What Tyler had created was the shadow of a giant hand. Only now the fingers were Nosferatu-long and the thumb was too short, but he said how at exactly four-thirty the hand was perfect. The giant shadow hand was perfect for one minute, and for one perfect minute Tyler had sat in the palm of a perfection he’d created himself. […] One minute was enough, Tyler said, a person had to work hard for it, but a minute of perfection was worth the effort. A moment was the most you could ever expect from perfection.
Chuck Palahniuk, Fight Club
In a post a while back I touched on how a desire to get away from an extreme can drive you too far the opposite direction. Designers fighting complexity are in danger of making their designs too simple, just as others overcomplicate plain layouts by adding elements simply to fill space or styling elements for no good reason.
I think a lot about timeless design, about what it takes to create a design that will last, but I think in doing so I am also falling prey to an error much like the one above in that I am seeking escape from something that may not be undesirable at all, or perhaps going about it in the wrong way.
Where does the value of timelessness lie? What is the value of value retention itself? For most things, durability is a sought after quality. We don’t want our things to break or become unusable. If things break, they lose their original functionality, and thus, their value. Durability thus acts as a quality that retains value. This effect of retaining value makes it possible to view durability itself as an intrinsic good, something that is desirable in every situation. Timelessness of design is a form of conceptual durability, a quality that ensures the work is valued in the future as much as it is today.
But durability is not itself valuable if there is no other value to retain. Something that lasts forever but has no other good or useful qualities is not itself valuable. A pursuit of timeless design puts you in danger of chasing the wrong thing, especially when you begin to subordinate design decisions to your perception of what makes a thing timeless. For example, you may make your work more and more minimalist for the sake of disconnecting it from transient styles, but the effect may be that you simply make the work plain and uninteresting. The fear of embracing trends may lead you towards a dull conservatism that avoids visual interest for the sake of resisting fashion rather than for the sake of pleasing the people who will interact with your work. In seeking to make your work timeless you substitute real – if transient – value for the illusive idea of an everlasting design.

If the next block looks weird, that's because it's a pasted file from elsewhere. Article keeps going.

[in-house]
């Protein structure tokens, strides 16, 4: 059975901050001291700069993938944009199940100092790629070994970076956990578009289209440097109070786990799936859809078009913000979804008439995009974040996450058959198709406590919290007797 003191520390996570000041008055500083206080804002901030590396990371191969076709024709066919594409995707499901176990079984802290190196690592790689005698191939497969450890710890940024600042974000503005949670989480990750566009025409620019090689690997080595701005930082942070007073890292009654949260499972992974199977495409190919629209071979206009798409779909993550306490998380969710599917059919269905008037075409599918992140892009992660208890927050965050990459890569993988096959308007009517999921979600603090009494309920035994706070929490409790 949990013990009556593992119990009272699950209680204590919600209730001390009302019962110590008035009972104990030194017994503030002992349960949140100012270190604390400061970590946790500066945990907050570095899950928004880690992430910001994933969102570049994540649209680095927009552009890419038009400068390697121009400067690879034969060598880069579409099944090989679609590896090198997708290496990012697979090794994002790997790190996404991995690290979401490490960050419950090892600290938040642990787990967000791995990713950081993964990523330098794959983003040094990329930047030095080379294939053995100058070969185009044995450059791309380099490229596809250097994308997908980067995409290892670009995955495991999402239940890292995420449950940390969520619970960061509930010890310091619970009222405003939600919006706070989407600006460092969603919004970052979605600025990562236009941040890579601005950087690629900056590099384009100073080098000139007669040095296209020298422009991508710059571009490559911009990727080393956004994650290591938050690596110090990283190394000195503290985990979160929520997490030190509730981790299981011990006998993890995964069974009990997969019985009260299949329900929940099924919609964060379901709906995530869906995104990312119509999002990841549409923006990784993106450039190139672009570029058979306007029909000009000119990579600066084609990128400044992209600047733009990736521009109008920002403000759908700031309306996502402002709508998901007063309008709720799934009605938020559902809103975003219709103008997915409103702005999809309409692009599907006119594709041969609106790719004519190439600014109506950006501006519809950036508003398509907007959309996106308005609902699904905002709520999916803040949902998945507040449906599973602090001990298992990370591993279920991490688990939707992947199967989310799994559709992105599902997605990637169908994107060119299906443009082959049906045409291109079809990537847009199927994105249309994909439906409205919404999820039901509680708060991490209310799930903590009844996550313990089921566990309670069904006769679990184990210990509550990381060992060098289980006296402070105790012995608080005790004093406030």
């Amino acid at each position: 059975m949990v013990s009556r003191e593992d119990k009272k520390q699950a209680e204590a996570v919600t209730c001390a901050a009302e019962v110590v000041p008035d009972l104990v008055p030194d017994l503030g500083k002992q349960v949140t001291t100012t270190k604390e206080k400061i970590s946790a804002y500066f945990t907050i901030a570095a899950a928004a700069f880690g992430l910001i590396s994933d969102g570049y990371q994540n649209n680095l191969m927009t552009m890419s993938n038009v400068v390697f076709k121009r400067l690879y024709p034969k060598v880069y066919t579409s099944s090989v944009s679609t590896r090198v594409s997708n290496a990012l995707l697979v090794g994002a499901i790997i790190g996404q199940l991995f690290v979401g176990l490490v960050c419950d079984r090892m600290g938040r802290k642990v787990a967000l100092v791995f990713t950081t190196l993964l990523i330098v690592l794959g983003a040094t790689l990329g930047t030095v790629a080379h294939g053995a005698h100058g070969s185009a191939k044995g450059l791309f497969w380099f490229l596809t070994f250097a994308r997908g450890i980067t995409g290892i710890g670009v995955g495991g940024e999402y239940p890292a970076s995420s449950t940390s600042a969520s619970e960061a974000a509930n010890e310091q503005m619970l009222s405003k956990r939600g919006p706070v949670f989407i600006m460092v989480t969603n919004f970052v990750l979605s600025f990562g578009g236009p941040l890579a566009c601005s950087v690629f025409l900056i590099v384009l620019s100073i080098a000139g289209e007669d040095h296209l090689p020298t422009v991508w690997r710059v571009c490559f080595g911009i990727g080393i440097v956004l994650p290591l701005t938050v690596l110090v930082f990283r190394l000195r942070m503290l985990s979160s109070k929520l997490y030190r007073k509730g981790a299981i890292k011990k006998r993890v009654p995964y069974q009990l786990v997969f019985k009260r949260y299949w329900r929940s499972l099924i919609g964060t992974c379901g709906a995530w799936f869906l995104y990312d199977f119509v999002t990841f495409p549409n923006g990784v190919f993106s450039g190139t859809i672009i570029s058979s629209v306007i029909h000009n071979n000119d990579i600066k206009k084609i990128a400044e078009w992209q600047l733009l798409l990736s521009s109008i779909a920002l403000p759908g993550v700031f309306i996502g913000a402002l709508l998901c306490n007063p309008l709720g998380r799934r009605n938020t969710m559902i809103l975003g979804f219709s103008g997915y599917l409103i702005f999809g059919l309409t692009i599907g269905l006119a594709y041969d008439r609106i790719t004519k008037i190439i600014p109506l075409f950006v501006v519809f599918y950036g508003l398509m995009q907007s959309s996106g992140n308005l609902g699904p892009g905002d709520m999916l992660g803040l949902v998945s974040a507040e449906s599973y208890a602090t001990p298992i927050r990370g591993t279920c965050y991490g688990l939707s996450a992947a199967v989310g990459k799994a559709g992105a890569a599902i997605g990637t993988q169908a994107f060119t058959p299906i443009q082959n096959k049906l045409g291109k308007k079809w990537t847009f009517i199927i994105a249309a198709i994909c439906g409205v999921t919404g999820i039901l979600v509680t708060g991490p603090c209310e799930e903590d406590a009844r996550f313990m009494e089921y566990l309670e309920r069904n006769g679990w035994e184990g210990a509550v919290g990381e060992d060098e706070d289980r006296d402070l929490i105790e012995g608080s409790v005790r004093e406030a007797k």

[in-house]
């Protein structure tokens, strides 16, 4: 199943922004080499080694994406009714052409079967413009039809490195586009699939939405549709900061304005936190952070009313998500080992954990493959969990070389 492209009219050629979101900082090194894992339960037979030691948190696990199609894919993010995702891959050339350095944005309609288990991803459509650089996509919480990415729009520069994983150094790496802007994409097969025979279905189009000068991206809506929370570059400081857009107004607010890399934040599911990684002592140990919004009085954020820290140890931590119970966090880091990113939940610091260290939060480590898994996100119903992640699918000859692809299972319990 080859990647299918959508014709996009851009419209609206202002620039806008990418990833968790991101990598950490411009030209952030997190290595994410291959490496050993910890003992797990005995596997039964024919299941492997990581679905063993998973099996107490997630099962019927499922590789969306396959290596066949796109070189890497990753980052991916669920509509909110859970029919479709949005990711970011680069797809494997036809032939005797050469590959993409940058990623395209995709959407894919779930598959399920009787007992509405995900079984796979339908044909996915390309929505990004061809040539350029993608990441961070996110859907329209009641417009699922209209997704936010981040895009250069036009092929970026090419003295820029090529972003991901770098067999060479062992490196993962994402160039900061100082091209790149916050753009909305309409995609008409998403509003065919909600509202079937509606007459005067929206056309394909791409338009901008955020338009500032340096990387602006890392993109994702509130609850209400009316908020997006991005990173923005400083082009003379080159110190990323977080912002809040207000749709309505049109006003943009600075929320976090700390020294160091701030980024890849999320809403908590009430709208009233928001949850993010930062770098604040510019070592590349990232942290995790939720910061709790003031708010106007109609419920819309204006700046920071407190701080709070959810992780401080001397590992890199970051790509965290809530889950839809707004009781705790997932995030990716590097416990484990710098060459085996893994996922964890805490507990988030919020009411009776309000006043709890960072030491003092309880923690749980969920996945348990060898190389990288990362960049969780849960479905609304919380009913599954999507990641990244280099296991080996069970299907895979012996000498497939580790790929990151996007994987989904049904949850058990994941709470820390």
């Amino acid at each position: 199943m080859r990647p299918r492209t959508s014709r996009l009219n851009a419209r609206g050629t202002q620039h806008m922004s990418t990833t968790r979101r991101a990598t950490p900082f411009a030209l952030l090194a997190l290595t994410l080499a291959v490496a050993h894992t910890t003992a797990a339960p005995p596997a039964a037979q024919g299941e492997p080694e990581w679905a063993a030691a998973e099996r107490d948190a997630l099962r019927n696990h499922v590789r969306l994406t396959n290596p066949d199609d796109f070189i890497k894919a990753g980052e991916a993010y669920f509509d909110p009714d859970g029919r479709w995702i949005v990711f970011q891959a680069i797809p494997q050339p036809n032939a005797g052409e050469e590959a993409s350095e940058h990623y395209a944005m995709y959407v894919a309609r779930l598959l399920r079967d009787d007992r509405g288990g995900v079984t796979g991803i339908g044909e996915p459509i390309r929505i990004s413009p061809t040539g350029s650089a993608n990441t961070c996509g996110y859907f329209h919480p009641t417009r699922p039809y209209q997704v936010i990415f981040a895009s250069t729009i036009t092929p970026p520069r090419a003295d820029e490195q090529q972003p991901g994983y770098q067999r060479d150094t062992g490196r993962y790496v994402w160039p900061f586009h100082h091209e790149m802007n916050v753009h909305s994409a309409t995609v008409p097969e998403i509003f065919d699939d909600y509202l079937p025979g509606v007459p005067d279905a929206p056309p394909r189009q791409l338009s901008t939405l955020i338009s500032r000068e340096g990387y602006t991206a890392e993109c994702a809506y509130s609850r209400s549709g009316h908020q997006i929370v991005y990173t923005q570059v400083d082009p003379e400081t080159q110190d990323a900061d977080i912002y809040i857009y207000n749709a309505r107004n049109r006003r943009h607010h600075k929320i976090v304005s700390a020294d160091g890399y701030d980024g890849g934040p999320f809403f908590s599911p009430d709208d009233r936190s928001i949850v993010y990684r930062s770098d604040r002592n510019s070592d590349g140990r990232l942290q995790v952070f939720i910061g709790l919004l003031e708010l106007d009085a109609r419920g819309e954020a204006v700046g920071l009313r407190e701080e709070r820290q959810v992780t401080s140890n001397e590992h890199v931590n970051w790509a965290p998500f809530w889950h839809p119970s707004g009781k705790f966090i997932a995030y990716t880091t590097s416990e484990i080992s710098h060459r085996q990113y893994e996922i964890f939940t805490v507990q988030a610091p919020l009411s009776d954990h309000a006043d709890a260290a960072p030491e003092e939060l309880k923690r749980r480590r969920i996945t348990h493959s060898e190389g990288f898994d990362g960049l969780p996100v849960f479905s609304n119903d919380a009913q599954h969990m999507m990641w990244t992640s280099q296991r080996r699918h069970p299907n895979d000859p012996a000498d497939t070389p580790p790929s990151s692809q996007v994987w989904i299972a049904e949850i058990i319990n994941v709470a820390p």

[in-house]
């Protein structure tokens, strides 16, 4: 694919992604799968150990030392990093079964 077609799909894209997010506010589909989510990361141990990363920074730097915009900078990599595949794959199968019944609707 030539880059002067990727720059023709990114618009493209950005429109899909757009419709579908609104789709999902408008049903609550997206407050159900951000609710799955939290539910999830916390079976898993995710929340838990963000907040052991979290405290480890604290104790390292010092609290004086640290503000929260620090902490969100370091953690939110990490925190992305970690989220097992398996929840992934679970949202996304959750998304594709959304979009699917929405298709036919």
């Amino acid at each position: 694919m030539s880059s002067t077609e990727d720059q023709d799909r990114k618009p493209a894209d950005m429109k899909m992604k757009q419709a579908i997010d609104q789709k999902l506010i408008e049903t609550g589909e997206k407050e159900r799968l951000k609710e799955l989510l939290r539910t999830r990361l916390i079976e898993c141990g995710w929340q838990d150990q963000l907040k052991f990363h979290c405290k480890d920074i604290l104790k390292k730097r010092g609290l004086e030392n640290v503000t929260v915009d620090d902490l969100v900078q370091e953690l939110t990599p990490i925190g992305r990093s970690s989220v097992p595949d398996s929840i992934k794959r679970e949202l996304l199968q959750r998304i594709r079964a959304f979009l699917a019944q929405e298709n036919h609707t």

Instead of looking at the value of a work as something fixed and unchanging, see its value as a variable at a moment in time, something that gains or loses based on the context of our interaction with it and the state of the environment in which it exists. This is what fashion is, it’s what trends are. Some particular characteristic is valued because it is tied to some transient thing or event, and this bond imbues it with temporary value, temporary allure. As time passes, the object of value passes too and the value bond is no more. As the trend loses its sustaining core it falls out of fashion.
But the fact that the value is transient does not make it any less valuable, since the thing that does the valuing – i.e. you – is itself an ever changing observer. Nothing will last forever, no work will remain the greatest for eternity, if only because the minds that are to value the work will themselves perish. But even though the worth of a work is destined to change, some works will remain more valued than others for a longer period of time, just as others will pass our gaze as quickly as they enter it.
What separates designs that last and those that don’t is not some eternal algorithm that you can derive and implement in your work. Timelessness is not acquired by implementing a set of design principles. Timelessness is a mark made on history. Timeless works are not everlasting, they are works that enter public consciousness, works that are talked about, praised and remembered, works that win the honour of entering history books.
Timeless design lies at the intersection of beauty, meaning and luck. Timeless design is not just good, it is meaningful, it solves real problems in an elegant way that people can appreciate and enjoy. An element of luck is involved, for not all good design will be talked about and remembered, not all design will make a mark on history, but only great design has that chance. Timeless design isn’t an absence of style, but rather, it is the presence of meaningful style, the value of which is created through the value of the problem a design solves or the content the design presents. As such, timelessness itself should never be the designer’s objective. The objective is great design – great not only in its implementation, but in the choice of the problem it solves and the ideas it represents.